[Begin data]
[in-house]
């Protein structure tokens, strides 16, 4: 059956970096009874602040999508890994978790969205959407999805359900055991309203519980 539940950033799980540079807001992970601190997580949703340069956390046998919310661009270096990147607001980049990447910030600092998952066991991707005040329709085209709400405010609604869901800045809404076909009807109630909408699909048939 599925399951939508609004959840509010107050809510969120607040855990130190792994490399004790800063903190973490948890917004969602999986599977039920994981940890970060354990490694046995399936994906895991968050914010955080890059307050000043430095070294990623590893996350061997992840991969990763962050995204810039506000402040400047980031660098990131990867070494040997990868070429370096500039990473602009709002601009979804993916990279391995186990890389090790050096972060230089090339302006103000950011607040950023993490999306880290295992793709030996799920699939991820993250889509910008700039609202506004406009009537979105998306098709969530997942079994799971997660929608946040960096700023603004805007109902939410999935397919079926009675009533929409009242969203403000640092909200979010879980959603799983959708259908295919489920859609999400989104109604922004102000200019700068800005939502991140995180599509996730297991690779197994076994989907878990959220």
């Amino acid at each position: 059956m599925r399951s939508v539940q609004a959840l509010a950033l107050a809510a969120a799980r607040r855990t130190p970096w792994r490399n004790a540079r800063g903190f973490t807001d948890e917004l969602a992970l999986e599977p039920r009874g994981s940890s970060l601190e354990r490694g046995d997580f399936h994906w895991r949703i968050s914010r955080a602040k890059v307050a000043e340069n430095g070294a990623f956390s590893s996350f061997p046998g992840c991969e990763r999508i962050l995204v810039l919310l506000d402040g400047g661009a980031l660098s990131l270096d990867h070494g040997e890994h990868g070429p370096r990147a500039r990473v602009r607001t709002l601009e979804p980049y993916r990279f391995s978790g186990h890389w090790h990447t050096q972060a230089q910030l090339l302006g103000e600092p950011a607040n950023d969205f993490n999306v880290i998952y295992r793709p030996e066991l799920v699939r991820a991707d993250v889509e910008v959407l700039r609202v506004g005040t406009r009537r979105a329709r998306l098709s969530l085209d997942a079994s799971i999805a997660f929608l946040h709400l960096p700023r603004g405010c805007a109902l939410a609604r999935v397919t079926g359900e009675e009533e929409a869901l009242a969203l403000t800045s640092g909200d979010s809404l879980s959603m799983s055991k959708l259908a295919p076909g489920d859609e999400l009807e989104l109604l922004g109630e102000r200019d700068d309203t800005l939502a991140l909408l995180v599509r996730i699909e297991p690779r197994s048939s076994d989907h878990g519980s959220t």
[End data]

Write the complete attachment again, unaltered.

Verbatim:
[in-house]
């Protein structure tokens, strides 16, 4: 059956970096009874602040999508890994978790969205959407999805359900055991309203519980 539940950033799980540079807001992970601190997580949703340069956390046998919310661009270096990147607001980049990447910030600092998952066991991707005040329709085209709400405010609604869901800045809404076909009807109630909408699909048939 599925399951939508609004959840509010107050809510969120607040855990130190792994490399004790800063903190973490948890917004969602999986599977039920994981940890970060354990490694046995399936994906895991968050914010955080890059307050000043430095070294990623590893996350061997992840991969990763962050995204810039506000402040400047980031660098990131990867070494040997990868070429370096500039990473602009709002601009979804993916990279391995186990890389090790050096972060230089090339302006103000950011607040950023993490999306880290295992793709030996799920699939991820993250889509910008700039609202506004406009009537979105998306098709969530997942079994799971997660929608946040960096700023603004805007109902939410999935397919079926009675009533929409009242969203403000640092909200979010879980959603799983959708259908295919489920859609999400989104109604922004102000200019700068800005939502991140995180599509996730297991690779197994076994989907878990959220």
């Amino acid at each position: 059956m599925r399951s939508v539940q609004a959840l509010a950033l107050a809510a969120a799980r607040r855990t130190p970096w792994r490399n004790a540079r800063g903190f973490t807001d948890e917004l969602a992970l999986e599977p039920r009874g994981s940890s970060l601190e354990r490694g046995d997580f399936h994906w895991r949703i968050s914010r955080a602040k890059v307050a000043e340069n430095g070294a990623f956390s590893s996350f061997p046998g992840c991969e990763r999508i962050l995204v810039l919310l506000d402040g400047g661009a980031l660098s990131l270096d990867h070494g040997e890994h990868g070429p370096r990147a500039r990473v602009r607001t709002l601009e979804p980049y993916r990279f391995s978790g186990h890389w090790h990447t050096q972060a230089q910030l090339l302006g103000e600092p950011a607040n950023d969205f993490n999306v880290i998952y295992r793709p030996e066991l799920v699939r991820a991707d993250v889509e910008v959407l700039r609202v506004g005040t406009r009537r979105a329709r998306l098709s969530l085209d997942a079994s799971i999805a997660f929608l946040h709400l960096p700023r603004g405010c805007a109902l939410a609604r999935v397919t079926g359900e009675e009533e929409a869901l009242a969203l403000t800045s640092g909200d979010s809404l879980s959603m799983s055991k959708l259908a295919p076909g489920d859609e999400l009807e989104l109604l922004g109630e102000r200019d700068d309203t800005l939502a991140l909408l995180v599509r996730i699909e297991p690779r197994s048939s076994d989907h878990g519980s959220t």